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Sunday, January 16, 2011


It takes some doing to miss the dramatic possibilities of the old Salem witchcraft trials, but this prestige item from Frank Lloyd comes close. The story elements are familiar from Arthur Miller’s THE CRUCIBLE, with it’s famously topical anti-McCarthy slant, but here villainy emerges from all types of extremism and from coveting thy neighbors’ wealth & wife. Claudette Colbert & Fred MacMurray play secret lovers and townies include Beula Bondi, Edward Ellis, Donald Meek, Sterling Holloway, the remarkable Madame Sul-te-wan as a fortune-telling servant & young Bonita Granville reprising her vicious little-liar speciality.* MacMurray is rarely convincing in period roles, but Claudette makes the ultimate sacrifice by appearing in the courtroom scenes sans makeup. Lloyd made lots of big ticket items (CAVALCADE/’33; MUTINY ON THE BOUNTY/’35), but his sound films often have a formal, even static quality which is accentuated by his unhealthy penchant for deliberately played comic relief. Fortunately, in the last half hour when lies & accusations overtake the town's commonsense, Lloyd finds his best form and a good bit of the grim power of the old story takes hold. It almost excuses the cop-out ending.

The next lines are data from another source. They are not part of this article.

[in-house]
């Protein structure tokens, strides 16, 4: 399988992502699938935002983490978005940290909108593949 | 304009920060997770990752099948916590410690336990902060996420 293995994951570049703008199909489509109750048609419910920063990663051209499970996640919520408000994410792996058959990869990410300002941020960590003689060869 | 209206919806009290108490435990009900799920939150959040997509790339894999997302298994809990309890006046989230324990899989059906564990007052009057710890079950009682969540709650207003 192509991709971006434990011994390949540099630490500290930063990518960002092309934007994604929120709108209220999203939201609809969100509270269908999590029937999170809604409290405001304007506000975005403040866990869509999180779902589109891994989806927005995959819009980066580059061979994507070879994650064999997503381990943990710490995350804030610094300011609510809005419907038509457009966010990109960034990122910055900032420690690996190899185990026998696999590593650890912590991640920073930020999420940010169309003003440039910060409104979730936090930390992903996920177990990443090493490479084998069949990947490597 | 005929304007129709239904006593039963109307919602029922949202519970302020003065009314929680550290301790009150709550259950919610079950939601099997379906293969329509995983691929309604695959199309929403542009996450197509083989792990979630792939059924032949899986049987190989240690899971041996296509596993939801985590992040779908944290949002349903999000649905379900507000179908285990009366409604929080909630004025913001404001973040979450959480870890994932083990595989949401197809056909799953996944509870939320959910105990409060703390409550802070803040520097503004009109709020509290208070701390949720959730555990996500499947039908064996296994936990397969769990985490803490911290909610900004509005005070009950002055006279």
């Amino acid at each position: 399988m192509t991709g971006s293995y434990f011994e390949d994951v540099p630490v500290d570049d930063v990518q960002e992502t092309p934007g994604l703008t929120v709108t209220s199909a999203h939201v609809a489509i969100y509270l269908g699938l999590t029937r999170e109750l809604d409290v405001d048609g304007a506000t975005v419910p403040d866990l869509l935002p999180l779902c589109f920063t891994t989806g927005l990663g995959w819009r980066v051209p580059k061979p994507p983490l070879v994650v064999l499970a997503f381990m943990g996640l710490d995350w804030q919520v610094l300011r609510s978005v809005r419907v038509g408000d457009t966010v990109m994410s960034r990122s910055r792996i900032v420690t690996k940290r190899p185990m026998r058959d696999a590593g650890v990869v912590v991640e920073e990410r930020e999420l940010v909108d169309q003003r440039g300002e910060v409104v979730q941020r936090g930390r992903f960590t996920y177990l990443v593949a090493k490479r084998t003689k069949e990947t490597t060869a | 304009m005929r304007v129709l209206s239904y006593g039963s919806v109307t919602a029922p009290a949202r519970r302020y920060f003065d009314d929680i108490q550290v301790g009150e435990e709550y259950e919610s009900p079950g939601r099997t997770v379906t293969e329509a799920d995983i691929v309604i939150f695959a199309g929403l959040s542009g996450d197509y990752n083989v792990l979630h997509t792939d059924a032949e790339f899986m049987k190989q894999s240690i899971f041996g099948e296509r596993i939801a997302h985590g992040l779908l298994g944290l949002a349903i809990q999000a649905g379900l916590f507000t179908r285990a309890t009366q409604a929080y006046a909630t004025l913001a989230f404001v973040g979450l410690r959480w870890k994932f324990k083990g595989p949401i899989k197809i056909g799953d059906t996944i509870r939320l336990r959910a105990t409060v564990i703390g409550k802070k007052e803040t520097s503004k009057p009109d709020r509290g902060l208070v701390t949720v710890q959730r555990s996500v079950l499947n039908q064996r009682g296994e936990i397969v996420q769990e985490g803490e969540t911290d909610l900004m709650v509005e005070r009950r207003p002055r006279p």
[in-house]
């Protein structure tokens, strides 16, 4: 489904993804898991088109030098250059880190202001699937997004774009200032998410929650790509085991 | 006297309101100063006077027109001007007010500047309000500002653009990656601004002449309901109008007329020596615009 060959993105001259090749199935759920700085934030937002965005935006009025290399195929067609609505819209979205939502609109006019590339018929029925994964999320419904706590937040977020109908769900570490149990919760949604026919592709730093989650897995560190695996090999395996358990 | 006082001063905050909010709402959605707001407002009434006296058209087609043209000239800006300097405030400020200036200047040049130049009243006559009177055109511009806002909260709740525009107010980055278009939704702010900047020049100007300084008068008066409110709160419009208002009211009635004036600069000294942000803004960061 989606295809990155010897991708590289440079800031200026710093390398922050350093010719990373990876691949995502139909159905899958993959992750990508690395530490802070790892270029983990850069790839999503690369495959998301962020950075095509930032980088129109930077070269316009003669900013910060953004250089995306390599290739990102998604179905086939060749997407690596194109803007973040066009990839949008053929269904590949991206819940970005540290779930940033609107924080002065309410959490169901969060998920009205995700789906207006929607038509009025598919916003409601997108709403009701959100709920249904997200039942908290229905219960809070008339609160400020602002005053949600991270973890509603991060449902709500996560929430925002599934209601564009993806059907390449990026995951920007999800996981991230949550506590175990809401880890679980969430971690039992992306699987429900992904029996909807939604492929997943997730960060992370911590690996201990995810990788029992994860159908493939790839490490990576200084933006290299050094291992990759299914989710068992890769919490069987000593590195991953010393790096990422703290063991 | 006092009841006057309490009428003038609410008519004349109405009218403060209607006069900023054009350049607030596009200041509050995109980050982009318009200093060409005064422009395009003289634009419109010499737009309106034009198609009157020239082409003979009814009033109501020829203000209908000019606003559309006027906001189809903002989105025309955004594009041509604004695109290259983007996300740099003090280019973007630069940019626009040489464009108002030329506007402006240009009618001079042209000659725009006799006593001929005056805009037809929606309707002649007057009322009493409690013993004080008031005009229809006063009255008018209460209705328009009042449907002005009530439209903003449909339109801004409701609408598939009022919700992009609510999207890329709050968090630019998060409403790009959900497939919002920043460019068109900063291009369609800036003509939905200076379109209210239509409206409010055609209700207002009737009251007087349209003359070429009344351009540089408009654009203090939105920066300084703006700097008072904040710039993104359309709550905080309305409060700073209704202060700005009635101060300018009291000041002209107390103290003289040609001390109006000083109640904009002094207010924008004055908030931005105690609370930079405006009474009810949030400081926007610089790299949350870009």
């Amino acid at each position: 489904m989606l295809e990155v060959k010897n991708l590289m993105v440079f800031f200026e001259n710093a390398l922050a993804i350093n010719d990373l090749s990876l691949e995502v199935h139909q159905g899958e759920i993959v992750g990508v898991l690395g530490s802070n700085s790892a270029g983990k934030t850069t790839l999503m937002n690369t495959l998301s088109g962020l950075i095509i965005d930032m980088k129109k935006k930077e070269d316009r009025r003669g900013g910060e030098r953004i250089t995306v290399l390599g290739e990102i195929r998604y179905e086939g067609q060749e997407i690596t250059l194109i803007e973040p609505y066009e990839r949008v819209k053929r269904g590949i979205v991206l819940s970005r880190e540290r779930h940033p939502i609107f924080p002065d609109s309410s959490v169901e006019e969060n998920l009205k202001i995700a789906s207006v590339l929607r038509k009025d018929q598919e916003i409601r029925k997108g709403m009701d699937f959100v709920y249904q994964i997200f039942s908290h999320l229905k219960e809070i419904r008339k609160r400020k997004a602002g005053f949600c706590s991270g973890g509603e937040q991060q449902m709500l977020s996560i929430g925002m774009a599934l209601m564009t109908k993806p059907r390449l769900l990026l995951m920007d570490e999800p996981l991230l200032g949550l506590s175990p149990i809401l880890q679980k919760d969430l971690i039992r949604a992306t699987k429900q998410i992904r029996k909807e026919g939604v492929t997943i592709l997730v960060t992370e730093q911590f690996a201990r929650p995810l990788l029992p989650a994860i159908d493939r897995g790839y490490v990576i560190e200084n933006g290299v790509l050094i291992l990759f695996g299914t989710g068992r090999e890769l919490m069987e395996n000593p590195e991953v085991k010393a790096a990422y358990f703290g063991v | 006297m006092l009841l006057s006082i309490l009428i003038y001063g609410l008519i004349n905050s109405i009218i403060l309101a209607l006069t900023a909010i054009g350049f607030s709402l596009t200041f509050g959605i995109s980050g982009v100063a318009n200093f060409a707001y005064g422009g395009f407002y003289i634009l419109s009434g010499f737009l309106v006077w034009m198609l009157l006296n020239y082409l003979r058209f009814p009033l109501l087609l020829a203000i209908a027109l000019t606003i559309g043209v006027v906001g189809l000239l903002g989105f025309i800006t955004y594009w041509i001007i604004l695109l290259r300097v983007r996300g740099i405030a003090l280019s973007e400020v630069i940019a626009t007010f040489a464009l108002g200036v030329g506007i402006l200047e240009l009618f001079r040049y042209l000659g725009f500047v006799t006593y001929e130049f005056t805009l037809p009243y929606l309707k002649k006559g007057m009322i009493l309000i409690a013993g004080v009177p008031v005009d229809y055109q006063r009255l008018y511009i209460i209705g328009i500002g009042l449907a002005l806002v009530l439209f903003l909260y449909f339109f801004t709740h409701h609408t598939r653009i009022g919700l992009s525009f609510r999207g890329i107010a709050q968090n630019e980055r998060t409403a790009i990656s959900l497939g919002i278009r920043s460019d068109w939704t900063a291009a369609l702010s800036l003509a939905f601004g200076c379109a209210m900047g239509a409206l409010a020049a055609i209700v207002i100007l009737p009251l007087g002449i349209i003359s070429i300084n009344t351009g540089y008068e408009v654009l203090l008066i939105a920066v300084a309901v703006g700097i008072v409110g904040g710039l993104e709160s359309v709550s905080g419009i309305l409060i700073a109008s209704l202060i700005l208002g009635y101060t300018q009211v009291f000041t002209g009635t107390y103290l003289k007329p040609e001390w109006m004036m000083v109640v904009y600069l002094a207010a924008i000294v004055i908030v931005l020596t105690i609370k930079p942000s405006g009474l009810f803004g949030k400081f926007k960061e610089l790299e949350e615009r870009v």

*Bonita Granville is at her little-liar best (and quite terrifying) in William Wyler’s THESE THREE/’36. Alas, this superb, if bowdlerized version of THE CHILDREN’S HOUR isn’t out on DVD while the far less effective 1962 remake is.

WATCH THIS, NOT THAT:Carl Dreyer’s DAY OF WRATH/’43 is the lodestar of all witchcraft films.

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